One of the most frequently heard questions in the Lazy Bee Scripts office is “should this have a capital letter”? The proof reader, usually Sue, has stumbled over a word which either has a spurious capital of an absence of an upper case lead. Mostly, the answer is clear, but sometimes we have to scratch our heads.
The most common errors concern forms of address. If you are speaking to your father, you address him as Dad with a capital because you are substituting for his name (Eric). Similarly, Your Majesty takes capitals as it stands in for Liz. On the other hand, “my dad” refers to an example of a generic type (the class of fathers), so takes lower case.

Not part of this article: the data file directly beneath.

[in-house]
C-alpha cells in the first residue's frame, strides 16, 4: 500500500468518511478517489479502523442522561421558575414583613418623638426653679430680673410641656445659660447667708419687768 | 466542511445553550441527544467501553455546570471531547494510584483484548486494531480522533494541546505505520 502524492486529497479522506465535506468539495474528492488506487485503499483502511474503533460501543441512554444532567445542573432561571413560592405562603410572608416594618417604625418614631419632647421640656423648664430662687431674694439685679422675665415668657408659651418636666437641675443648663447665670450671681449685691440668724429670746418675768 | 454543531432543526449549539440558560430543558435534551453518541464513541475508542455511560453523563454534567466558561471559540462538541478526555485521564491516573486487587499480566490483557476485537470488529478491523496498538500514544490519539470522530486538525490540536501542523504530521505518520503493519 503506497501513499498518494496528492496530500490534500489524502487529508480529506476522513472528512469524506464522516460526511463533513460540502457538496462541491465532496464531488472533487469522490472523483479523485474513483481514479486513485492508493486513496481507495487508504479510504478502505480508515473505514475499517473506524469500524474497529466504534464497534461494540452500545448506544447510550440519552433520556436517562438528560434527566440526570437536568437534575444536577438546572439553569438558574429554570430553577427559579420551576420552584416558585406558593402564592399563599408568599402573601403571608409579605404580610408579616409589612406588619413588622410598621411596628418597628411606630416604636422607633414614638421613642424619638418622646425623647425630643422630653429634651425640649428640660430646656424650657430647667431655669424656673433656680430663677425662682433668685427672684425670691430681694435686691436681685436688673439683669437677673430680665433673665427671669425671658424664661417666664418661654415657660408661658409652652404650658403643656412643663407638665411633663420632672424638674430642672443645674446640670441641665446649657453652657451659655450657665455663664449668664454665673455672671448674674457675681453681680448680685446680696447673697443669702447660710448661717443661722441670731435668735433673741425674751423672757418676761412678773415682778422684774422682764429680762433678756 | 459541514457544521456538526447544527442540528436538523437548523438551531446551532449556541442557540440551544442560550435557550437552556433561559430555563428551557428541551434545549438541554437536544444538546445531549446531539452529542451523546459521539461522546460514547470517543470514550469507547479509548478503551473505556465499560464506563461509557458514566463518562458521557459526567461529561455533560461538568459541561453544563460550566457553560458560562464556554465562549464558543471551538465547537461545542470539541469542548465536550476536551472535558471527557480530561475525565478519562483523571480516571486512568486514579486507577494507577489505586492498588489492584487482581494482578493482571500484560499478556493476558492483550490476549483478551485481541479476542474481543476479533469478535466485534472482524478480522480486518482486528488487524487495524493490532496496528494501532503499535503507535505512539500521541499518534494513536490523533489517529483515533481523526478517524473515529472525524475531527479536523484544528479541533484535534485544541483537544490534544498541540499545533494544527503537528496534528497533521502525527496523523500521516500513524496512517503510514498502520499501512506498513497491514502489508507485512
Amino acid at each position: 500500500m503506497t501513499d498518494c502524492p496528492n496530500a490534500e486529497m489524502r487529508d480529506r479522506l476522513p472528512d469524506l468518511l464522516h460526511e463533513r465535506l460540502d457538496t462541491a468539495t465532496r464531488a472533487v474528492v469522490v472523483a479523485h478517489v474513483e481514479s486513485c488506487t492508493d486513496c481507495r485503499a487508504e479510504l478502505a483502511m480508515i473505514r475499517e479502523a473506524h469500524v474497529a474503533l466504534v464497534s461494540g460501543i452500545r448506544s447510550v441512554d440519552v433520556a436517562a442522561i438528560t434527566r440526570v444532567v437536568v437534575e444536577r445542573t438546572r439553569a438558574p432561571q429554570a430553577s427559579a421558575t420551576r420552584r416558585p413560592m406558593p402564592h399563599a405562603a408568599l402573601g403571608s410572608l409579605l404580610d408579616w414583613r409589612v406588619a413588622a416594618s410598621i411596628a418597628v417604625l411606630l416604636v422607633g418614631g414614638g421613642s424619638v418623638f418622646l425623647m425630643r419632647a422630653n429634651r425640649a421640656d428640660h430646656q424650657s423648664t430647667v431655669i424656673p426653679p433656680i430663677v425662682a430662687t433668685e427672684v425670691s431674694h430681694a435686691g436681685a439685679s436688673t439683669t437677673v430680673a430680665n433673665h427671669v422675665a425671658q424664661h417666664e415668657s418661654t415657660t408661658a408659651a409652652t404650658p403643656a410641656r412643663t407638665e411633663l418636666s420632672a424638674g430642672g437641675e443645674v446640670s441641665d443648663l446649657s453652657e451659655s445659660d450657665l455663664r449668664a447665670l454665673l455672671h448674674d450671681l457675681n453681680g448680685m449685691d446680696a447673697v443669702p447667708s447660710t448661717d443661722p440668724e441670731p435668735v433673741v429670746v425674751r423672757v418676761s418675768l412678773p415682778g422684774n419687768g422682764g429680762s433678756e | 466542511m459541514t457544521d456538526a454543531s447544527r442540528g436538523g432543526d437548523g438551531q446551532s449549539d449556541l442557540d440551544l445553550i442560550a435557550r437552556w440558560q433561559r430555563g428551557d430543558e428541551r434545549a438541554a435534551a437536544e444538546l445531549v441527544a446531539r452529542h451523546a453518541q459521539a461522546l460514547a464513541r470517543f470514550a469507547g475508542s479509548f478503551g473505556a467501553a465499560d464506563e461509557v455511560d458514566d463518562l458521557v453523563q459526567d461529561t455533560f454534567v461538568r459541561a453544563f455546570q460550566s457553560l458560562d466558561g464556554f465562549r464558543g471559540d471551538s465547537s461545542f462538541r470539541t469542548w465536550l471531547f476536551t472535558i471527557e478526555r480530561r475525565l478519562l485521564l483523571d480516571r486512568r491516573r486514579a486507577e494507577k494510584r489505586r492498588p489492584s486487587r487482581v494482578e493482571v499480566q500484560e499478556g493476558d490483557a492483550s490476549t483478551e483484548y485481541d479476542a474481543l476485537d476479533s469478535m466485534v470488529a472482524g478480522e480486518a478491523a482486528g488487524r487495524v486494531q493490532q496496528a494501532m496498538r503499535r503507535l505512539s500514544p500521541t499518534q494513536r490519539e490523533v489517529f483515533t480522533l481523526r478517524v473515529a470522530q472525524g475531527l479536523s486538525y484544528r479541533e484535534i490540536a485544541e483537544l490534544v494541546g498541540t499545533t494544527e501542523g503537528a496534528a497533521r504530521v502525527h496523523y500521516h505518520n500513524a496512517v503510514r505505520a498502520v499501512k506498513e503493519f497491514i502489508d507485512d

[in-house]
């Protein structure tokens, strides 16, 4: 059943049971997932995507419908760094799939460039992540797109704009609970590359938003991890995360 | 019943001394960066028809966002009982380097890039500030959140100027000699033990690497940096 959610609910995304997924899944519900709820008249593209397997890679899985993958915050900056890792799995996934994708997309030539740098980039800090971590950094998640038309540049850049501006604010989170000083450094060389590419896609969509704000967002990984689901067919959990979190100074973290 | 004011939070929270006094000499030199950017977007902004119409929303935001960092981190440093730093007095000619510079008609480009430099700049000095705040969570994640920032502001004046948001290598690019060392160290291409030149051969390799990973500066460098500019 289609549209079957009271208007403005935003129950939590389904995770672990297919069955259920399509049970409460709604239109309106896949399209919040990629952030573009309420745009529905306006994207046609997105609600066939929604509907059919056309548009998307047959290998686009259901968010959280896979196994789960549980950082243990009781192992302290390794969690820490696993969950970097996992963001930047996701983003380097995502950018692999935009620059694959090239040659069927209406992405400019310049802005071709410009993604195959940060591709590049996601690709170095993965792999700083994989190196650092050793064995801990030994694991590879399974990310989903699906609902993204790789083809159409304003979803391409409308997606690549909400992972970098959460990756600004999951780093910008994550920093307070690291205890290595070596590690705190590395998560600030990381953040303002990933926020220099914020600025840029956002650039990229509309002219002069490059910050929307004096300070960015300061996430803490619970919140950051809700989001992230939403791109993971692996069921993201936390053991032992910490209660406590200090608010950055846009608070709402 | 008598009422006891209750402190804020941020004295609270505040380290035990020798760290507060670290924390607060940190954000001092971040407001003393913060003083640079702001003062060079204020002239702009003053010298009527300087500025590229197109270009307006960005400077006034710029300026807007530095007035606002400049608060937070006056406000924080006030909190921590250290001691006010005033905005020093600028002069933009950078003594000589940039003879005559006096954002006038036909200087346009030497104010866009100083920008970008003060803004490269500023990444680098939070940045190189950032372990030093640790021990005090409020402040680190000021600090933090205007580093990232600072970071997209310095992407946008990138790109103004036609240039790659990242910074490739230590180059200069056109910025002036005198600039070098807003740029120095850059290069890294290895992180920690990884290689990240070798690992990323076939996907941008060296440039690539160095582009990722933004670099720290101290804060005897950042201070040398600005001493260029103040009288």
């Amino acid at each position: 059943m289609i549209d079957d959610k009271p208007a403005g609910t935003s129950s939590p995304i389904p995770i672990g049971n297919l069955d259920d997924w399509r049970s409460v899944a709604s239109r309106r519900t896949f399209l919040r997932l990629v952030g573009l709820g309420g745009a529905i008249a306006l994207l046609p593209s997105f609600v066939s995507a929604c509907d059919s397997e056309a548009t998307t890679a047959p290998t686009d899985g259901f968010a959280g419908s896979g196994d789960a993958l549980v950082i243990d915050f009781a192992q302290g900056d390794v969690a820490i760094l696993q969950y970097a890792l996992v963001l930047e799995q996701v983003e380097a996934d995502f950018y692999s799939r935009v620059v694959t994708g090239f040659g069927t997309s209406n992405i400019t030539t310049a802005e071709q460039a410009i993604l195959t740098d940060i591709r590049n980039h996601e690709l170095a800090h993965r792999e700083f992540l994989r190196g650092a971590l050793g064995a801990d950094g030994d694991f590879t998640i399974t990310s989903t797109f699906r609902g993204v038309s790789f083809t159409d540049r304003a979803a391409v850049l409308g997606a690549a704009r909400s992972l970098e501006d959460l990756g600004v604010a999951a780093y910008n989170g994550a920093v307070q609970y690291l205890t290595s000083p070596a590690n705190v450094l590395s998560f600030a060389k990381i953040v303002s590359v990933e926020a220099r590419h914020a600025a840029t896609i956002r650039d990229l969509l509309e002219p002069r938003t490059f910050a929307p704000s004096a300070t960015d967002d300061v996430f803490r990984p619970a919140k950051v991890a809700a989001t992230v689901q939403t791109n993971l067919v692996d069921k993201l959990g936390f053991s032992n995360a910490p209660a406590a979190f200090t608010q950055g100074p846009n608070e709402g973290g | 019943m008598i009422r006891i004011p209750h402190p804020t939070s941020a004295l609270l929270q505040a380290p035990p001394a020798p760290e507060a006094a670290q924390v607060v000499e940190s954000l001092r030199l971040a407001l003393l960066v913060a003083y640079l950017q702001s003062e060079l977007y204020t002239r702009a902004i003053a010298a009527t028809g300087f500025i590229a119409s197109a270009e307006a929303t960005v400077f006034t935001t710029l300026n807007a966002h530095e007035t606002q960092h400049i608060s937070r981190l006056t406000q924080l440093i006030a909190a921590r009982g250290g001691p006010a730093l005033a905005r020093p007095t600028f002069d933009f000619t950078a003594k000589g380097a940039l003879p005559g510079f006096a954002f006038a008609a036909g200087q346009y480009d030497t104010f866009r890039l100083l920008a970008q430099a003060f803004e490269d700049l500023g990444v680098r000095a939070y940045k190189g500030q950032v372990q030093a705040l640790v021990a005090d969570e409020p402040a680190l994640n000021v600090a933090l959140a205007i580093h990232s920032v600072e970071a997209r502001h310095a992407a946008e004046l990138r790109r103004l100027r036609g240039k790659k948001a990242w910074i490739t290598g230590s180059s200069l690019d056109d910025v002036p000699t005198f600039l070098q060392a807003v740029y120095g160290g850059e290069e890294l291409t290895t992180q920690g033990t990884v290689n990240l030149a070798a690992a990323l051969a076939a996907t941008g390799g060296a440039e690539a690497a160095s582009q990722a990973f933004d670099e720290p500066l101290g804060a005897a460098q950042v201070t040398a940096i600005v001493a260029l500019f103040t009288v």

The real head-scratchers are things like the ones in the heading. Can you spot the odd one out? No, it is neither the windows nor the pasties. The anomaly is champagne.
The examples all take their name from a geographical region. The rule should be that if the item can only come from the particular area, then it is using the region as a proper noun. That’s why Cornish pasties have the capital. That style of pasty – the semi-circular enclosure, with a thick crimped crust on the curved part of the perimeter – is recognised as a regional delicacy. (The thick rim is there so that miners with dirty hands could grip something whilst eating the more gastronomically interesting filling.) The pasties with the ridge down the middle – like a small, edible Stegosaurus – are Devenish pasties, or oggies.